Reviewed by Trish Francis
David Simms directs this poignant and dramatic comedy by Tom Griffin, with great success.
Diane, whose car has broken down in the middle of a blizzard, is forced to spend the night at the home of Bill, a highly regarded but reclusive novelist. They become acquainted amidst frequent interruptions from colourful local townsfolk, a polar bear that has escaped from a nearby zoo and the ramblings of Bill’s ageing father, who once encountered Albert Einstein.
In this production Bill is played by Adam Tuominen, who handles the complex dialogue and diverse emotions very capably, but is perhaps a little young to be entirely believable as the infamous author, given what we learn about the reasons for his withdrawal from society. Norm Caddick plays Andrew, Bill’s aged and senile father, successfully negotiating the thin line between the humour, confusion, and anguish of his predicament. He uses stillness and timing to great effect.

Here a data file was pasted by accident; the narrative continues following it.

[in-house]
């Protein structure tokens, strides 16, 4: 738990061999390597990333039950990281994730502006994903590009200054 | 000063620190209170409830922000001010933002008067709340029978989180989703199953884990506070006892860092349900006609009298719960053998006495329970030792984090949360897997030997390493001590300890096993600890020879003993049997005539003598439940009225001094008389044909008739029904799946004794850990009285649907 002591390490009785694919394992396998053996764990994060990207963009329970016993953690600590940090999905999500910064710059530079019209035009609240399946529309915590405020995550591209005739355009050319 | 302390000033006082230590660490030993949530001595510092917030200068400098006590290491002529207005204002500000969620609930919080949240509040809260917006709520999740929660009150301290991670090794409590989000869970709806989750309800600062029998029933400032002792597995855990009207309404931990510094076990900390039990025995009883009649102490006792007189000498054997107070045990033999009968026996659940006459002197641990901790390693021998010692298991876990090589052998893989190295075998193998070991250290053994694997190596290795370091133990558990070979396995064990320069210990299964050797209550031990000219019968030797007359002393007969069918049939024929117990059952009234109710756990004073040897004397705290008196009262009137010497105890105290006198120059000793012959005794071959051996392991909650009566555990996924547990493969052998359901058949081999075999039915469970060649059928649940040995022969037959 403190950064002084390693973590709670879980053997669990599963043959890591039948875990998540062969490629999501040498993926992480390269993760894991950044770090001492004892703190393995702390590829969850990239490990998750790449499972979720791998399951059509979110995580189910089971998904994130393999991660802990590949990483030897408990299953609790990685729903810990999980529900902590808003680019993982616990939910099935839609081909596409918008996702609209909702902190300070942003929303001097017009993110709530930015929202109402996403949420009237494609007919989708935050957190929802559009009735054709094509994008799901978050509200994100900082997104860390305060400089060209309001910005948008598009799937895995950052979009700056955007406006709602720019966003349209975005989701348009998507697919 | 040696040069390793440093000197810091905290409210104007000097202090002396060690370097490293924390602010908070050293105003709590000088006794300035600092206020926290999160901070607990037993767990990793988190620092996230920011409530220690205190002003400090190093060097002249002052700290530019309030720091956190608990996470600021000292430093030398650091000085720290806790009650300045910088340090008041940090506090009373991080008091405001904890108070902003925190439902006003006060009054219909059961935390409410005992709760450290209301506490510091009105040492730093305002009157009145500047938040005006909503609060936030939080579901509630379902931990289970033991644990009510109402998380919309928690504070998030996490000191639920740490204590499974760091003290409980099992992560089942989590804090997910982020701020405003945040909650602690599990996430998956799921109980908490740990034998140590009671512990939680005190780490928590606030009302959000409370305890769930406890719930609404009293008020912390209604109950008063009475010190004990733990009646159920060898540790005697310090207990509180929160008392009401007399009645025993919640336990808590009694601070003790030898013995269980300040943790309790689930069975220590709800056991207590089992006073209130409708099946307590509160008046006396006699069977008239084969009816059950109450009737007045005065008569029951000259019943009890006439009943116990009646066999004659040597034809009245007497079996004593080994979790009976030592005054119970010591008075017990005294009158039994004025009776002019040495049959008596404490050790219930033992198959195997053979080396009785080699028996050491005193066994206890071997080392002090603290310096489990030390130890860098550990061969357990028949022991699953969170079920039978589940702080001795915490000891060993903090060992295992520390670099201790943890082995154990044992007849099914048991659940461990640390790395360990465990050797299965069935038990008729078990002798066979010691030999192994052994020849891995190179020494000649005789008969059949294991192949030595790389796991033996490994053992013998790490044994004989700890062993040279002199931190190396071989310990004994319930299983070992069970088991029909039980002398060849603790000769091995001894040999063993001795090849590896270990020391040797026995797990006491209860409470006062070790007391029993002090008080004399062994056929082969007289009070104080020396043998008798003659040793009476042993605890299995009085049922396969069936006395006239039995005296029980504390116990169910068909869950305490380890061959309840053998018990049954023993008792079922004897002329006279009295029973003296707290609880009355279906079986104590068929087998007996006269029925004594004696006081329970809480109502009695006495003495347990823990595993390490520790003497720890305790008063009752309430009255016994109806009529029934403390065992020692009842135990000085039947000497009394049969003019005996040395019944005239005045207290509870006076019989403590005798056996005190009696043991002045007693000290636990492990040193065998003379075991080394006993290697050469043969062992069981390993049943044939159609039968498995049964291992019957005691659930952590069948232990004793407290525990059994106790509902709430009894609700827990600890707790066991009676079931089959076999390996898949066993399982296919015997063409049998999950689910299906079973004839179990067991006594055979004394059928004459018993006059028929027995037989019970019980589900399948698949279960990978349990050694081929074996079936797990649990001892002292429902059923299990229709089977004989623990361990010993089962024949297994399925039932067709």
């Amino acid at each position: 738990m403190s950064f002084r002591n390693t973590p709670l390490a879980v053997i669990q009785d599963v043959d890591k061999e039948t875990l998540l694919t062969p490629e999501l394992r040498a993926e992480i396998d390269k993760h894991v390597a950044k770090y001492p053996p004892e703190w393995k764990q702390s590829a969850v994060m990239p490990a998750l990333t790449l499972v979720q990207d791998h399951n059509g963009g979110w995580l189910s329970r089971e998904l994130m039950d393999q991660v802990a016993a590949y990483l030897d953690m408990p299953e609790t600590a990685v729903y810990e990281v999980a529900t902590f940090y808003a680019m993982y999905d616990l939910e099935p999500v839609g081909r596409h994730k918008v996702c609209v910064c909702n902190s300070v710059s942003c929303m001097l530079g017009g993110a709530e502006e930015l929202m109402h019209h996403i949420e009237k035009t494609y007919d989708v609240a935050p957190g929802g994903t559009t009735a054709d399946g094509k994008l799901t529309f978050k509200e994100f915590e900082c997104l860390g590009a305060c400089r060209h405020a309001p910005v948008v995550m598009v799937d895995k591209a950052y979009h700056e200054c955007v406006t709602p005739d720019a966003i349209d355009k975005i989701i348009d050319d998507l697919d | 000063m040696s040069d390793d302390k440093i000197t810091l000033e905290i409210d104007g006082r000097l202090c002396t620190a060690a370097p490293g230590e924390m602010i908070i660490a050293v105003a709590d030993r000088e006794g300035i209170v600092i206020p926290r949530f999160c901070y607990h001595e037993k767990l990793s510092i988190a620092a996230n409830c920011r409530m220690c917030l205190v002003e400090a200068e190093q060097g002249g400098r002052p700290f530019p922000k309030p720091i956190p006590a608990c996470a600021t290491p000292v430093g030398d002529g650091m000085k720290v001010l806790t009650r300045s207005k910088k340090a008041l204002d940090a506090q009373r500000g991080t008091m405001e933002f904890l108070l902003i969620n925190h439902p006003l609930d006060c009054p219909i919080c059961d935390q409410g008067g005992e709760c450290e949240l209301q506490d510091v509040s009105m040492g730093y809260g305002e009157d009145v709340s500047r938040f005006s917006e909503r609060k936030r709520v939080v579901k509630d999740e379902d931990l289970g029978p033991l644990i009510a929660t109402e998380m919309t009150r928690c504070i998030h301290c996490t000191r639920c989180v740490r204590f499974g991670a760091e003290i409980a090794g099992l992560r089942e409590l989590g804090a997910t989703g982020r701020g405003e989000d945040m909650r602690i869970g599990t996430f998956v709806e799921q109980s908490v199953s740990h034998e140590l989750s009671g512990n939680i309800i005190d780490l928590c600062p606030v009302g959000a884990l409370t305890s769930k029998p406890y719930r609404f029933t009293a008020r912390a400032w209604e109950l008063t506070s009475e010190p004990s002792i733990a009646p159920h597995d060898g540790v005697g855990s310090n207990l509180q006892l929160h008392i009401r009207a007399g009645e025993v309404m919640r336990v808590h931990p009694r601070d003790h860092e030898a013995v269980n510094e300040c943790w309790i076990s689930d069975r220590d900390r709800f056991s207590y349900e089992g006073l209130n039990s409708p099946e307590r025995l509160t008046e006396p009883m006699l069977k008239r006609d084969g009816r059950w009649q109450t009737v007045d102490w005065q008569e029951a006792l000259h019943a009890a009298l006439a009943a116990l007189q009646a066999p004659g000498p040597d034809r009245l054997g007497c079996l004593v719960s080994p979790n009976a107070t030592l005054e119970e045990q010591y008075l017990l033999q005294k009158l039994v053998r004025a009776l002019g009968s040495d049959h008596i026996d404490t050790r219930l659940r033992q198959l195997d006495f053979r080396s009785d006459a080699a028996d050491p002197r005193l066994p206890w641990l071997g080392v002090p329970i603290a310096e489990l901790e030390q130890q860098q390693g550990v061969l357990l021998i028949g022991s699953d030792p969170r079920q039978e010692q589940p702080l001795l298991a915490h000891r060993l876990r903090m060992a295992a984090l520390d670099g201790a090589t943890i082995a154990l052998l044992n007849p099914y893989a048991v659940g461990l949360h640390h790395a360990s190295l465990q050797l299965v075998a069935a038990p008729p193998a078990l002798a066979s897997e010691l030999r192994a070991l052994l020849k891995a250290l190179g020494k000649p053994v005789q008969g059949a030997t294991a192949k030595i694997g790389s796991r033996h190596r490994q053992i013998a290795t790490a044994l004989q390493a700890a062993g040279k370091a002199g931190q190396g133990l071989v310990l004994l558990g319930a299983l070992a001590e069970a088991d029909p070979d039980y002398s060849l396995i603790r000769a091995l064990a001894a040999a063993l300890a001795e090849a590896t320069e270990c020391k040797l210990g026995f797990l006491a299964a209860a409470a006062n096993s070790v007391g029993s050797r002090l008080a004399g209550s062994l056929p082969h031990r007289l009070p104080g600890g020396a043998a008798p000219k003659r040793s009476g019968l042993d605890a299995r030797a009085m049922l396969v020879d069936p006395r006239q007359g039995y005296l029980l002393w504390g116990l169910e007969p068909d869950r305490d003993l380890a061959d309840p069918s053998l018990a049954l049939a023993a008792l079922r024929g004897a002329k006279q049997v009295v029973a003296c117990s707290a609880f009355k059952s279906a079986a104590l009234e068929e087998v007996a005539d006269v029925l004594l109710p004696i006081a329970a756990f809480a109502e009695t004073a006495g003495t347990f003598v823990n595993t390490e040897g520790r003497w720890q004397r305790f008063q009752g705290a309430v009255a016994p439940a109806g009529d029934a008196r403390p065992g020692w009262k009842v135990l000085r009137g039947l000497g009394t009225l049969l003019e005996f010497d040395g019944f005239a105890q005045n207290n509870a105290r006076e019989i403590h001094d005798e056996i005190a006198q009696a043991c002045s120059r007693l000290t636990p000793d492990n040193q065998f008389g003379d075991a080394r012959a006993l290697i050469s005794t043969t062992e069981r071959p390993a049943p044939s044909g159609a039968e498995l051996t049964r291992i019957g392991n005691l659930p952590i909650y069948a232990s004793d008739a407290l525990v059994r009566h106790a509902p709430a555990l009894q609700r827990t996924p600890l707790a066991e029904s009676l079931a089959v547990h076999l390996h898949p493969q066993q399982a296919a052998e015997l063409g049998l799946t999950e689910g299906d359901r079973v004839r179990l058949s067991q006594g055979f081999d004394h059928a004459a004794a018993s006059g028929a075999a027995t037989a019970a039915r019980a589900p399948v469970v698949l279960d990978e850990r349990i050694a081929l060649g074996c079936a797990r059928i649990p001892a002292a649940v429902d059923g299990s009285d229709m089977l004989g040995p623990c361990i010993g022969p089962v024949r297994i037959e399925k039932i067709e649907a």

Allison Scharber as Diane delivers a fine performance that has us vacillating between sympathy and scorn as her motives become clearer. Peter Davies is a likeable Charlie, demonstrating obvious affection for the townsfolk and a pedantry manner. Shelly Hampton is delightful as the emotionally complex but somewhat scatty Helen, and emanates real warmth. Andrew Horwood plays the eagerly anticipated Bobby, a character who we presume we will abhor but find ourselves growing rather fond of.
This quirky play is a clever, humorous and engaging snapshot in the lives of these loveable characters and is well worth braving the cold to see.